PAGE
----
Inge Dekker, former European, world and Olympic swimming champion, explains how coaching is helping her in her transition from professional athlete to director of her own swimming school
When half the world was still taking the first steps, she was already in the water for two hours every day; when her friends made plans that could not include her, she was going over the schedule for her next competition; when she could rest, the others were busy. Her family was her team and inside a pool was where she lived her best years as a professional swimmer. It has been a year and a half since Inge Dekker, European, world and Olympic champion, began to view all the medals obtained in her most glorious times in a different way. The pride remains, but the nostalgia has disappeared. She is once again focused on achieving new challenges and has turned to coaching to feel like a fish in the water again.
The transition has not been easy, but the Master in Coaching from the Johan Cruyff Institute is helping her to discover who she is, among other things. At 33 years old. “I knew who I was when I was a swimmer, but that changed the moment I retired,” the Dutchwoman confesses. She has set up her own swimming school where she wants to nurture new swimming talents in her country. “I hope to contribute by transmitting my knowledge and developing a unique coaching method,” she says.
Inge Dekker opens up in this interview to tell how she is adapting to her new life. Recovering her self-confidence outside the world of high competition and knowing how to manage outside her comfort zone were some of her priorities. Has she achieved that?
European, World and Olympic swimming champion—you have achieved everything in a pool. How do you feel outside of it?
I’m used to life outside the pool now, since I quit swimming about a year and a half ago. But it is quite a big transition, to be honest. In the beginning, I really missed having a well-defined goal. In swimming, everything is very clear. You train, you recover and after that you have a big competition coming up. That’s about it. Whereas in “real” life, my goal is not so clear, and the path is less structured. It took some time to adjust to this new way of living.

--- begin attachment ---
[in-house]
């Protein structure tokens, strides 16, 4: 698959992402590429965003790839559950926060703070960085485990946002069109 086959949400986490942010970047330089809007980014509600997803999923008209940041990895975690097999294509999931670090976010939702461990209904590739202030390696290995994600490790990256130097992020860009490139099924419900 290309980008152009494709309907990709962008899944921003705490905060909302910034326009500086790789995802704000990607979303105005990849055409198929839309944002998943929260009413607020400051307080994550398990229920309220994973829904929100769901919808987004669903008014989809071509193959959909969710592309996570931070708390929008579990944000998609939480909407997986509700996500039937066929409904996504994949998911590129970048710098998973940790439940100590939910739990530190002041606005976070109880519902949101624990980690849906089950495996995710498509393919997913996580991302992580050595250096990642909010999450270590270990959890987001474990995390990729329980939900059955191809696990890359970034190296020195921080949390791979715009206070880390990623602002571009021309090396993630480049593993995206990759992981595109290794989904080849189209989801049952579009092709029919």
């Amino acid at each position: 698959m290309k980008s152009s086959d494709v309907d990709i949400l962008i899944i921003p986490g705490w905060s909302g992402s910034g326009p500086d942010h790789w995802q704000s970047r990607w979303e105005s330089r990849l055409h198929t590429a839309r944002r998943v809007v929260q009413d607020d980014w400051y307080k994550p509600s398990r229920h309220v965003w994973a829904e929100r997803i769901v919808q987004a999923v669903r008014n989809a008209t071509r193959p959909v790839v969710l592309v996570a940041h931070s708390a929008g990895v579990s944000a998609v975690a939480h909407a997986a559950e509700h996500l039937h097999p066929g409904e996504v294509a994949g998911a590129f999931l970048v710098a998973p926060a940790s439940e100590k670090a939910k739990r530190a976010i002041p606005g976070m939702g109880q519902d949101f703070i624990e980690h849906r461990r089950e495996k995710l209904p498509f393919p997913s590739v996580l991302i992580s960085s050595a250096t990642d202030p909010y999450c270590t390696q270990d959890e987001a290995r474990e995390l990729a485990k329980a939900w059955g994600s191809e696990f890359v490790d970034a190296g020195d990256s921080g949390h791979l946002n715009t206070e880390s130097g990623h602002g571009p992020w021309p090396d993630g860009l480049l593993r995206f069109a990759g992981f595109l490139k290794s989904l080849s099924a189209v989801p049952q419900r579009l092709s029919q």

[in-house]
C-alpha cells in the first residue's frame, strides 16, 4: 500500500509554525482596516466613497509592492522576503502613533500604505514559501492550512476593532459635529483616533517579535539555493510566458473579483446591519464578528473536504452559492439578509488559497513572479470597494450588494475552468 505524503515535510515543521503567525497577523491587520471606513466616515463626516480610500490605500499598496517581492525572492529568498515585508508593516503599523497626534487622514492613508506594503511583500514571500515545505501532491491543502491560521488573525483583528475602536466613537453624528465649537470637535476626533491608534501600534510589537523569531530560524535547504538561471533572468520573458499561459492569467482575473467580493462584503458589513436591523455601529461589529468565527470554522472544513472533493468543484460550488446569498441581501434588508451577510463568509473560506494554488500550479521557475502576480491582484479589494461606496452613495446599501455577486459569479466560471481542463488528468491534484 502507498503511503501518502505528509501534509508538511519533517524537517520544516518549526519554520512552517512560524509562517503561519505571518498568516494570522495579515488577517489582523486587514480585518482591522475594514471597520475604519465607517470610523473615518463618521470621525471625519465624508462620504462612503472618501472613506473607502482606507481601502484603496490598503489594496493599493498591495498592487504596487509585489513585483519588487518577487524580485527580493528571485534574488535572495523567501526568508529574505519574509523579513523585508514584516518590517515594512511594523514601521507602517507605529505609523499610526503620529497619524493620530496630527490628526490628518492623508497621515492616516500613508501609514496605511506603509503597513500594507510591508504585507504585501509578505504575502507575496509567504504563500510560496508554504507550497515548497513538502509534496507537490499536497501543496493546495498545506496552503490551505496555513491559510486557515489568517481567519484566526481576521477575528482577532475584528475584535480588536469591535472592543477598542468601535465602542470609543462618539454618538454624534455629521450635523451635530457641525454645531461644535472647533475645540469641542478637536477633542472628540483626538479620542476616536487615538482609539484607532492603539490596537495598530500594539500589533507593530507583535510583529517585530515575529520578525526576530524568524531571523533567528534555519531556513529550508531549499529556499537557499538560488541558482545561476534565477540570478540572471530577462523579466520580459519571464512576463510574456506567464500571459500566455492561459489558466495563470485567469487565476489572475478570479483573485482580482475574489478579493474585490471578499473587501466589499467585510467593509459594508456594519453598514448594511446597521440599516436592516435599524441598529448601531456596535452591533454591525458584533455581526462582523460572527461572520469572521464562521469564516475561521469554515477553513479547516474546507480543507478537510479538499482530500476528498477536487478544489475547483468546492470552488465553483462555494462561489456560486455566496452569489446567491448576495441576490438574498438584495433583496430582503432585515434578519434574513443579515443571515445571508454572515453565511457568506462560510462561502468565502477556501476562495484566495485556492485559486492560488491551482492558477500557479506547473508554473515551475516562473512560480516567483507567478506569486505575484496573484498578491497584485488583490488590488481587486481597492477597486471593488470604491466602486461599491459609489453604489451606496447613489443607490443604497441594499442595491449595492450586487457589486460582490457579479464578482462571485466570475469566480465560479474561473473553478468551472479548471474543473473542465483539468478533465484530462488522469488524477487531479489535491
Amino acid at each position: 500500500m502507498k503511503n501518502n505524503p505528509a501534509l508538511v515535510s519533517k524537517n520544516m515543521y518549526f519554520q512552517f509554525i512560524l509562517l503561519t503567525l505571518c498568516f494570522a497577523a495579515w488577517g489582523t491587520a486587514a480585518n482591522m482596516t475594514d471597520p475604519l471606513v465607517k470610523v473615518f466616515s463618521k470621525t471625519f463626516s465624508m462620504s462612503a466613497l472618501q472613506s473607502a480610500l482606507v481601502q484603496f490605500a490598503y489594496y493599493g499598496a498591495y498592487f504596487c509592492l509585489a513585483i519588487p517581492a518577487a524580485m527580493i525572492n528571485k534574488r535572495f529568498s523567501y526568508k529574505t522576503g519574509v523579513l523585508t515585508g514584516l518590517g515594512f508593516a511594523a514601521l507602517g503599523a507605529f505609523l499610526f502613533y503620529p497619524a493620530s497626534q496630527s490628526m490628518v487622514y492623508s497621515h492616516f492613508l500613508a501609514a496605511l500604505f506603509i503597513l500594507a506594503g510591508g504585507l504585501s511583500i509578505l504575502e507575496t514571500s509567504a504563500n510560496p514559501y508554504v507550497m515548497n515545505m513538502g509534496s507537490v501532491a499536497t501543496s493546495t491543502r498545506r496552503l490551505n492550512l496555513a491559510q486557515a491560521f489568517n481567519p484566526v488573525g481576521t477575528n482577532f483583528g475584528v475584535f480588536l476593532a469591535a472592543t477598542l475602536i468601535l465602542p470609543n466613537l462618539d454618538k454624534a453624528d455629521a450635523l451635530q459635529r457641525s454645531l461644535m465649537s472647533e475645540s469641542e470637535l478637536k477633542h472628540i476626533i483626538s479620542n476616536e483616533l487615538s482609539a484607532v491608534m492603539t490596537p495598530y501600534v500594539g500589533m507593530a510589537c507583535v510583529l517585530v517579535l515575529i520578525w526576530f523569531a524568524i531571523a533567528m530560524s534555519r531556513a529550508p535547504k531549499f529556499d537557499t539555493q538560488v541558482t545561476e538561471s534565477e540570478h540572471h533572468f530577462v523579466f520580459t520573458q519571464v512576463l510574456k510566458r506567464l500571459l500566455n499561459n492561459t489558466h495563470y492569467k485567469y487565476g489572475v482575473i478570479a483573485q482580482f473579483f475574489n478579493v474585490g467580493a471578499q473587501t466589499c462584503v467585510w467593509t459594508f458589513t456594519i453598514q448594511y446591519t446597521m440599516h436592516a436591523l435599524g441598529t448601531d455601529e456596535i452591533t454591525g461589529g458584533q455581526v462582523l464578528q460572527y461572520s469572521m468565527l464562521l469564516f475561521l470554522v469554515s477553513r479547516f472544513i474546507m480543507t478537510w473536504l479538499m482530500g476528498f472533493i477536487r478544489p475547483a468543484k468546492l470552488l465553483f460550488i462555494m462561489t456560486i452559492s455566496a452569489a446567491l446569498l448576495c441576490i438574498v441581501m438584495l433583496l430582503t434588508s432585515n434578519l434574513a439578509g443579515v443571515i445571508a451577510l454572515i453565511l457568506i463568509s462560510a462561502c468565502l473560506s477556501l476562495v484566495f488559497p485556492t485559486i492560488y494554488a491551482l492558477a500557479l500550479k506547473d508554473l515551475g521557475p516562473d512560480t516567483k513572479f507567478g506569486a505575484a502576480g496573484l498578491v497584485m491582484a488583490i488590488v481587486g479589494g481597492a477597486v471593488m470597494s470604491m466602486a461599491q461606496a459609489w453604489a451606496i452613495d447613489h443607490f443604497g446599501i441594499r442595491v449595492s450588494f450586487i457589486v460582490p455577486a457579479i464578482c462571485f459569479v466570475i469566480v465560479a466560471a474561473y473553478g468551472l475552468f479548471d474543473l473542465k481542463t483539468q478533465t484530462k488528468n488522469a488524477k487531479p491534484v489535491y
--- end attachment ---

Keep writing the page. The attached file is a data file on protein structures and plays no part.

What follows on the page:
As someone used to getting up at six in the morning for so many years and spending so many hours alone in the water, how do you prepare to change your routine and have other goals in life?
I don’t mind getting up early in the morning because I’m a typical morning person. I don’t wake up that early anymore but I never stay in bed for too long. At first, it was quite hard to find a new way to structure my life. I’ve started my own swimming school and for the most part, lessons are in the evening. Preparation, planning and handling social media are some of the things I do at home. When I had just started my company, it was hard for me to find a balance in working from home and other things in life (like meeting friends). I was not used to managing my own agenda, but it didn’t take long to learn.
How did you experience competitive swimming all these years? As pressure, fun or a way of self-expression?
For me, swimming was always about having fun. Of course, it isn’t always fun, but for the most part was. As soon as I didn’t enjoy swimming anymore (for a longer period), I knew it was time for a change. So, I moved to different places to swim with different coaches and I took a sabbatical after London 2012. Of course there was pressure and it took me quite some years to learn how to cope with that. When I look back at my swimming career, I’m really grateful to have had the opportunity to swim at a high level for such a long time. To be an elite athlete pushes you to develop yourself and I’m not sure if I would be where I am today without that.
What is the most important lesson you want to pass on to the children you train?
That the most important thing in swimming (and in everything else in life) is to have fun. If you don’t love what you are doing, it’s so much harder to reach your goals. Therefore, my training programs always contain something different, new or just fun. I hope my training sessions teach them that there is time for serious things, but also time for fun (even when you want to become an Olympic champion).